April Jobs Report


The numbers provided by government

The government reported that the economy added 165,000 jobs in April, 2013. And the unemployment rate dropped to 7.5%.

Let let us look in the numbers released by the Bureau of Labor Statistics (BLS) to see the real state of employment (click here to access data prepared by the BLS).

(Numbers in thousand—all figures are seasonally adjusted)

                                    Jan                   Feb                  March             April

Civilian labor force:   155,654           155,524           155,028           155,238

Employed:                  143,322           143,492           143,286           143,579

Unemployed:              12,332             12,032             11,742             11,659

Unemployment rate:  7.9%                7.7%                7.6%                7.5%

Not in Labor Force:    89,008             89,304             89,967             89,936

Not in Labor Force—

But want a job:           6,750               6,631               6,821               6,413

Numbers that stood out in this month’s report (from table A-8) is the number of people working part-time:

—the number of part-time workers due to non-economic reasons increased by 163,000 from 18.745 million to about 18.908 million.

—the number of part-time workers due to economic reasons (including unable to find full-time jobs) increased by 278,000 from 7.638 million to 7.916 million. These are  people whose hours have been cut back or were unable to find full-time jobs.

Hence, in April, economy gained a net of 165,000 jobs while there were 278,000 more part-time jobs—a net loss of at least 123,000 full-time jobs. Why? Let’s assume all 165,000 new jobs were full-time positions, the economy then lost a total of 278,000 full-time jobs—i.e. 278,000 people had their hours cut back. If we assume 165,000 were all part-time jobs, then the economy lost 123,000 full-time jobs.

Also, the number of people not counted in labor force decreased by 69,000 and the government counted 408,000 less who were not in the labor force but wanted a job—and could not find one. This helps bringing the true number of unemployed persons down to 18,072,000 (11,659 + 6,413) in April. One must wonder what happened to these 408,000. Did they really give up looking for jobs?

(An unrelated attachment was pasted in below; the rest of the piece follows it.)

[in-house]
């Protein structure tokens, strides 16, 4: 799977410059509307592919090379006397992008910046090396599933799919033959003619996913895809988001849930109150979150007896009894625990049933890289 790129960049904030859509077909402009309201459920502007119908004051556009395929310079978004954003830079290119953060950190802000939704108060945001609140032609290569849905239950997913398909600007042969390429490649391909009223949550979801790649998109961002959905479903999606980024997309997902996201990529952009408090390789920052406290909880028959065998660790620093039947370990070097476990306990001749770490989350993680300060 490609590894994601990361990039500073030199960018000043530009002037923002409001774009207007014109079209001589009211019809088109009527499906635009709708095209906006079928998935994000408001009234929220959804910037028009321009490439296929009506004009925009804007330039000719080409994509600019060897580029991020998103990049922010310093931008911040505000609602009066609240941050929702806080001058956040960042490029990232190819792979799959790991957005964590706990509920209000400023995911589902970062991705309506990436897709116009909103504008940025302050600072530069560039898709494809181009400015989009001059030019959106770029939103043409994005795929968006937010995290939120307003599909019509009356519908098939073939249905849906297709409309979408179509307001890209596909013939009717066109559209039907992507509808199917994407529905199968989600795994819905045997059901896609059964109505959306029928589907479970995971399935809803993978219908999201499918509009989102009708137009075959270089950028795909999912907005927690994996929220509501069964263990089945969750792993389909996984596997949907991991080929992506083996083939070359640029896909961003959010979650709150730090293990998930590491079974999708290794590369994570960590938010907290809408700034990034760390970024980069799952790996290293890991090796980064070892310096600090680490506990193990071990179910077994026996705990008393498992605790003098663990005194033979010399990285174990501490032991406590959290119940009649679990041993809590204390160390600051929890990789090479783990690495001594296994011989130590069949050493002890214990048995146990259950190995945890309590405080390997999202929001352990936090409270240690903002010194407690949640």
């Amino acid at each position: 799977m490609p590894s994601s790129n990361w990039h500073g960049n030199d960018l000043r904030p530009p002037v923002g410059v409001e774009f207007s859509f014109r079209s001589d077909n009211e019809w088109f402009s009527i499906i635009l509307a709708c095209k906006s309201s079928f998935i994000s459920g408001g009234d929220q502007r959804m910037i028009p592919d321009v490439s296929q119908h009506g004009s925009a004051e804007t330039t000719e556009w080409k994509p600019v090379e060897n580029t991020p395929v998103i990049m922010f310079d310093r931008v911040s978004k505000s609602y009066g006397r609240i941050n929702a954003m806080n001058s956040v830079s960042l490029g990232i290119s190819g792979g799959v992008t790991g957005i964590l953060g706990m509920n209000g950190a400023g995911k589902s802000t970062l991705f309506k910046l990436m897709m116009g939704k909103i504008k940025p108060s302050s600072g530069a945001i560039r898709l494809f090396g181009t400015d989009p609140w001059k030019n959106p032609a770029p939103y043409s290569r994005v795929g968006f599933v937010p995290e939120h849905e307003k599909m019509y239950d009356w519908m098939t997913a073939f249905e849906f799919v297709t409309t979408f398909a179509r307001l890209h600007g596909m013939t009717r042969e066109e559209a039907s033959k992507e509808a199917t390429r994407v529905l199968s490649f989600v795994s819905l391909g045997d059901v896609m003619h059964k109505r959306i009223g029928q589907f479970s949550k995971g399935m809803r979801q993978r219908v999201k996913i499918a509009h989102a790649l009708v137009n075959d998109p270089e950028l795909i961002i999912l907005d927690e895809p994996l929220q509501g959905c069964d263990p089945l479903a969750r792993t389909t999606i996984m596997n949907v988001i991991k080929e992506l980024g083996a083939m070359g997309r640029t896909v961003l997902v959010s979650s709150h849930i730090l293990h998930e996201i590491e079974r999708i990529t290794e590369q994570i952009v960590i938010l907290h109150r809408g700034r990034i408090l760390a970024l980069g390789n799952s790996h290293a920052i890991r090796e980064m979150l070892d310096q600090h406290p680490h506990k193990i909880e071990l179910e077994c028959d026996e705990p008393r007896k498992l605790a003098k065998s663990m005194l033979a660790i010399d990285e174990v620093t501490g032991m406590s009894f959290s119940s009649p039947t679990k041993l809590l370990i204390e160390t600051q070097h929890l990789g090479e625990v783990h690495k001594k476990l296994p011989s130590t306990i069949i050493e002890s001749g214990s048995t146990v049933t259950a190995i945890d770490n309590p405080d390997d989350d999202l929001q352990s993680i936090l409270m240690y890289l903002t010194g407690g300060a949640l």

The good, bad and ugly news in the employment market

The good news is the economy added a net gain of 165,000 jobs—though part-time jobs. Even so, with over 18 million wanting a job, it will take over 100 months at this rate of 165,000 a month.

The bad news is the number of part-time workers stayed at a high level 26,824,000. This Obama economy is full of part-time jobs—once may ask “where is the beef?” in the job market. And the really bad news is the net loss of 123,000 full-time jobs.

The ugly news is the trend of shifting to part-time jobs in this economy has continued. This may be due to companies avoiding the health-care benefits to their employees—can we all say ObamaCare!

That recovery summer is finally coming?

Ch3 Nguyen


2 comments on “April Jobs Report

  1. Hi two cents…I don’t think that you understand how the BLS counts jobs and people employed. The jobs numbers do not indicate how many people are or are not working full-time; they come from a sample of employers (called the CES). The employment/unemployment numbers come from a survey of people conducted by the Census called the Current Population Survey. It includes people who are self-employed and agricultural workers. Over time the results of these two surveys are close, but in any one month, they may be off.

    It is never a good idea to make any kind of assumptions from one month of CPS data because it is fairly volatile, much more volatile than the jobs numbers (CES) data. That’s because the CPS is a smaller sample than the CES.

    In any event, the number of people who usually work full-time increased by 150,000 this month. The number of part-time workers went up by 107,000 this month.

    The 278,000 reflects wonky seasonal adjustments, which make it very hard to “balance” part-time worker numbers with “full-time” worker numbers as reported in the A-8 and the A-9 reports. I can explain this further if you wish, but it’s 1 in the morning, so that’s all I will say for now.

    Over the past year, we have added about 1.6 million full-time workers and 70,000 part-time workers.

  2. Thanks for your comments.
    To quote the BLS’s Employment Situation Summary (http://www.bls.gov/news.release/empsit.nr0.htm):
    …In April, the number of persons employed part time for economic
    reasons (sometimes referred to as involuntary part-time workers)
    increased by 278,000 to 7.9 million, largely offsetting a decrease in
    March. These individuals were working part time because their hours
    had been cut back or because they were unable to find a full-time job.
    (See table A-8.)

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